Friday, December 16, 2016
Note: I'm going to refrain from spoiling what I consider the movie's significant points, but what you consider a spoiler could differ greatly. If you haven't seen Rogue One and want to watch it untainted, now would be a good time to stop reading.
The original Star Wars opens in medias res with the implication that there was a chapter just beforehand culminating in Vader hunting down Leia's ship. The opening scroll crawl was basically lifted from Flash Gordon - it was supposed to deliver the sensation of picking up a serial mid-story, implying a vast universe of context and depth to the setting.
I'd argue Lucas made a strategic mistake when he retroactively numbered the movies. Sure, starting with Episode IV gave him the option of going back and producing a few prequels, but the larger concept was lost in the shuffle. The crawl to each movie starts in the middle of a cliffhanger that's implied to have closed the last installment, even when that installment never existed. Specifying Empire immediately follows Jedi, for example, glosses over the implied events that took place between movies, even while the movies themselves allude to ongoing serialized adventures.
Either numbering them in the hundreds with a jump between films or skipping the numbers altogether (as they did in The Clone Wars animated series) would have been a more faithful tribute to the pulp tradition, and it would have left them in a better position to open Rogue One correctly.
Because, for the first time in a Star Wars movie, we're actually seeing a real "prior installment." This takes place directly before A New Hope, and - as a result - the missing crawl feels like a missed opportunity.
If this seems like an exceptionally nerdy way to start a review, rest assured that Rogue One is an exceptionally nerdy film, even for Star Wars. The movie drops bits of lore into casual conversations, referencing minutiae about weapons and vehicles. You'll be able to understand the movie without a background in this stuff, but if you don't know what a T-16 is, you'll probably wonder why all the nerds start chuckling.
Oh, also Rogue One is an absolutely brilliant, kick-ass entry into the series. Maybe I should have opened with that.
Setting the movie directly before A New Hope means, among other things, no Jedi appear in the picture. While that does severely limit the lightsaber combat we get to enjoy, it also means the filmmakers are finally free of the burden of the mystical side of Star Wars. That's still in here, largely thanks to Donnie Yen's character, but it's no longer the central point of the movie. In other words, they finally get to do something other than rehash The Hero's Journey.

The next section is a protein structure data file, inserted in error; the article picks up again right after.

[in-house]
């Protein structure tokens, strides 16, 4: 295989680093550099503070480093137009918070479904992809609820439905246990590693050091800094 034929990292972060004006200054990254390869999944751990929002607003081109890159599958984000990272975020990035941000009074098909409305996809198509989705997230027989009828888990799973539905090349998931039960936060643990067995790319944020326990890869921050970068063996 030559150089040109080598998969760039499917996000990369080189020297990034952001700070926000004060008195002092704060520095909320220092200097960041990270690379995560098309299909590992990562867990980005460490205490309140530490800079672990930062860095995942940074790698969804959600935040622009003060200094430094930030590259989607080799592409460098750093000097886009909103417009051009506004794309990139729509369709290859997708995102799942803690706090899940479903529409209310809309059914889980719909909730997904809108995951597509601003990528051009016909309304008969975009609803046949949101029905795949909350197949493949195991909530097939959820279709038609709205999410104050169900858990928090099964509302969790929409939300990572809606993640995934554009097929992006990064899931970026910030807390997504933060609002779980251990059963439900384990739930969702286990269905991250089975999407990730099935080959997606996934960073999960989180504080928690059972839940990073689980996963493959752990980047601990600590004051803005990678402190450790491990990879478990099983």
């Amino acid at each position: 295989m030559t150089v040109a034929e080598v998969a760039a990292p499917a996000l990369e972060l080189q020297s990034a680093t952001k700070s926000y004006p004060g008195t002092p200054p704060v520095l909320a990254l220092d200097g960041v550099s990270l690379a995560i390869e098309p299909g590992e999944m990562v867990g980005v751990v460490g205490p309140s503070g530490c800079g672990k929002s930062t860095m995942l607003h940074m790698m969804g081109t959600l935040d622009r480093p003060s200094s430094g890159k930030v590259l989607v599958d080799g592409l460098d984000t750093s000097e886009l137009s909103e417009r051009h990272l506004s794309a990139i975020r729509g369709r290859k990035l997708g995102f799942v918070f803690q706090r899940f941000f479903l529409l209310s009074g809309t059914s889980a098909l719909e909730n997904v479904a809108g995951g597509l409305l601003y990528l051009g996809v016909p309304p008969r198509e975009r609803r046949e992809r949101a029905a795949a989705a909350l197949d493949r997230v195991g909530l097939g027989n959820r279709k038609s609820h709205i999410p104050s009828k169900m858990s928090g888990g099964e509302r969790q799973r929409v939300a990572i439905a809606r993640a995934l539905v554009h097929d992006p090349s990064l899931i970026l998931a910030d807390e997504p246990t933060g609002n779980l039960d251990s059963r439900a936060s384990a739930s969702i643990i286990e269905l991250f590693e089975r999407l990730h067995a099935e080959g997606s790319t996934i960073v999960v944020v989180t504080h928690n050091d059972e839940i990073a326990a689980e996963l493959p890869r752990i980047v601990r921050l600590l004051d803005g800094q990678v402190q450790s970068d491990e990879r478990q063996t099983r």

This is especially fortunate, because there's a vastly unexplored aspect to the Star Wars movies: namely, the "wars" part. The Clone Wars series did a good job with this, but the films have always steered clear of anything resembling a war movie. Until now, that is. At last, we get a taste of a soldier's eye-view of battles on distant worlds. We get a sense of what's at stake when there aren't wizards wielding energy swords there to bail everyone out, and it's extremely refreshing.
For once, we get a little nuance to the heroic rebels and sinister empire narrative we've seen until now. Well... at least we get some nuance to the rebellion - the Empire remains pretty unambiguously evil. But the "good guys" do bad things in this movie. They make mistakes, act out of fear, and even kill innocent people. There are finally shades of grey presented to the conflict.
The cast is terrific, and the new characters are fantastic additions to the series. It's hard to pick favorites, but K-2SO was absolutely wonderful as a very different droid than the ones we're used to. In addition, Yen's Chirrut Îmwe stood out as the closest thing they had to a Jedi.
The movie's weak points mostly show up when it lets nostalgia get the better of it. Some of the new Vader stuff is cool, but there was something off about his outfit. Also - and it seriously pains me to type this - they could have found a better voice actor. James Earl Jones sounds very different today than he did four decades ago, and it's jarring. Not as jarring as the CG-recreated Tarkin, though - they either needed to put in more time and effort or find another way to recreate him (or, hell, only shoot him reflected in glass windows - those shots were fine).
Likewise, the movie should have skipped the big space battle at the end and resolved everything on ground level. The X-Wings were cool when they showed up mid-film, but the giant space battle felt out of place and a touch redundant.
Those are minor issues, though - overall, this was a fantastic genre film that expanded the Star Wars universe and hopefully opened the door for them to explore other sub-genres and different types of stories. There's room in that setting for spy movies, horror, gangster flicks, love stories, giant monster movies, and just about anything else you can think of - I'd watch them all.
But for now, this was a really, really good start. It's nice to finally have a Star Wars prequel worth watching.